The relationship between human cytomegalovirus infection and atherosclerosis development
Recently, increasing attention is being paid to the viral etiology of atherosclerosis (AS). Human cytomegalovirus (HCMV) is thought to be the most possible etiological factor of AS. In our study, artery vascular tissue specimens derived from 75 patients with AS were studied for detection of HCMV immediately early (IE) and later (L) gene fragments by polymerase chain reaction (PCR) and in situ hybridization; sera collected from the same patients were examined for HCMV specific IgG and IgM by enzyme-linked immunosorbent assay (ELISA). Twenty two normal arterial tissues and sera were used as controls. We found that the positive rate of HCMV L and IE gene fragments were significantly higher in AS patients than those in controls. HCMV DNA were mainly observed in nucleus of endothelial cells and muscularis under intima as well as smooth muscle of media of AS area, rarely found in controls. These results suggested that HCMV infection may relate to the pathogenesis of AS; and the artery itself may be the site of HCMV latency. In addition, higher levels of HCMV IgG and IgM were found to be associated with virus persistence, indicating that a periodically active latent infection or a continuously active infection is presented in AS patients. (Mol Cell Biochem 249: 91–96, 2003)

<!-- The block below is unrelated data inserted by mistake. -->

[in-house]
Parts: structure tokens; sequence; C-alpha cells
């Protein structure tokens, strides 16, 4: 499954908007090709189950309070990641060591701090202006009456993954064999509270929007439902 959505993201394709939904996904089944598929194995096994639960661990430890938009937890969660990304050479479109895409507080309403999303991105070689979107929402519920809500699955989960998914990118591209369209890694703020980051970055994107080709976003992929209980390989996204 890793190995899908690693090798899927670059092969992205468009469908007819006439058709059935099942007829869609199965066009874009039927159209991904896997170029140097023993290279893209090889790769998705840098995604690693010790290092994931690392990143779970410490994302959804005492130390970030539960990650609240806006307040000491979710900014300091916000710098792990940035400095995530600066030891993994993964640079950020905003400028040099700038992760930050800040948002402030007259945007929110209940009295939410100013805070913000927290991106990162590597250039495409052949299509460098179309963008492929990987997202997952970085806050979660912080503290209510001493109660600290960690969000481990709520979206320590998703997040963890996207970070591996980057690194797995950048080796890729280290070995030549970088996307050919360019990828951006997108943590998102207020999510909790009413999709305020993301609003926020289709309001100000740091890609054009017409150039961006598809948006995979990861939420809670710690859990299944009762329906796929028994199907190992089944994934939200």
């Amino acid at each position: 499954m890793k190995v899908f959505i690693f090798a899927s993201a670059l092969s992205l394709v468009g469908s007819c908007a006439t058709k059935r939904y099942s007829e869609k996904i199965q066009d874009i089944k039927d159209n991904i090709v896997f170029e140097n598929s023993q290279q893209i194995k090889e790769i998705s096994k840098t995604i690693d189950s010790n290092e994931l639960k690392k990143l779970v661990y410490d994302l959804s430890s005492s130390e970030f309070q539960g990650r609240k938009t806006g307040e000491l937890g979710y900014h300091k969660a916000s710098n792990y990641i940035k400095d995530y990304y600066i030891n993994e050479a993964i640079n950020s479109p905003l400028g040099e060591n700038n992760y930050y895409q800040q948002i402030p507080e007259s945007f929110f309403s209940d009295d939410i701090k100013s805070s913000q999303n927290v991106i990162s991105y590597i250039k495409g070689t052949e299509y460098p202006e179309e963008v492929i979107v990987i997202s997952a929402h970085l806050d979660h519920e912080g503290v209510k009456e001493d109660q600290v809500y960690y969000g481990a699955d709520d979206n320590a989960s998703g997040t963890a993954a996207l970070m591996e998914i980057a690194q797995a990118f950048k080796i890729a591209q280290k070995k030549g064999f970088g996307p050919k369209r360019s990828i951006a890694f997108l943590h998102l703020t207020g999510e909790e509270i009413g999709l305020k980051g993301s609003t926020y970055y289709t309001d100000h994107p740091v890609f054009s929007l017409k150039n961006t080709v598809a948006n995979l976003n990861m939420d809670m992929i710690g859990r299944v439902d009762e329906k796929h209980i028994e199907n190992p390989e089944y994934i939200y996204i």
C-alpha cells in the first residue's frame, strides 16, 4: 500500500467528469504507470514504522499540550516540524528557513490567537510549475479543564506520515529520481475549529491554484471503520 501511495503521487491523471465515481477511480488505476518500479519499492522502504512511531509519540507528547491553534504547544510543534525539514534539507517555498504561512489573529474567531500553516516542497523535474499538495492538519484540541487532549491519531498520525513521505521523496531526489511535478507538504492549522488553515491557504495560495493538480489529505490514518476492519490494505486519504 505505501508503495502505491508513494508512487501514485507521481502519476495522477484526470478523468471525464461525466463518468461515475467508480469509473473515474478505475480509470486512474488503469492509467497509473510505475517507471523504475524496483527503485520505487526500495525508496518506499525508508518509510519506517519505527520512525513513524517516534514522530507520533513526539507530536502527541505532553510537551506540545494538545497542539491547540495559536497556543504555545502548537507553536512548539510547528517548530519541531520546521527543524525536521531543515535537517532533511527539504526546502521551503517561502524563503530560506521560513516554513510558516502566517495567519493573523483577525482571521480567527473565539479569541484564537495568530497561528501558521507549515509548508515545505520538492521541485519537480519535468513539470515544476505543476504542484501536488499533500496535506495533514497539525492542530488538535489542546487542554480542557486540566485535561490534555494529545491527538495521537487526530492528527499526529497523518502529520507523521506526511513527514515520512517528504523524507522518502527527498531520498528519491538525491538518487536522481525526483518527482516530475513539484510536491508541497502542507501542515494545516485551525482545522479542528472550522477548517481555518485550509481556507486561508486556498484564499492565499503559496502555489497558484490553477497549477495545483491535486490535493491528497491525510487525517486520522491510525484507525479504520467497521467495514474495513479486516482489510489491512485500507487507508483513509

Key wordshuman cytomegalovirus (HCMV) Atherosclerosis (AS) ELISA PCR in situ hybridization
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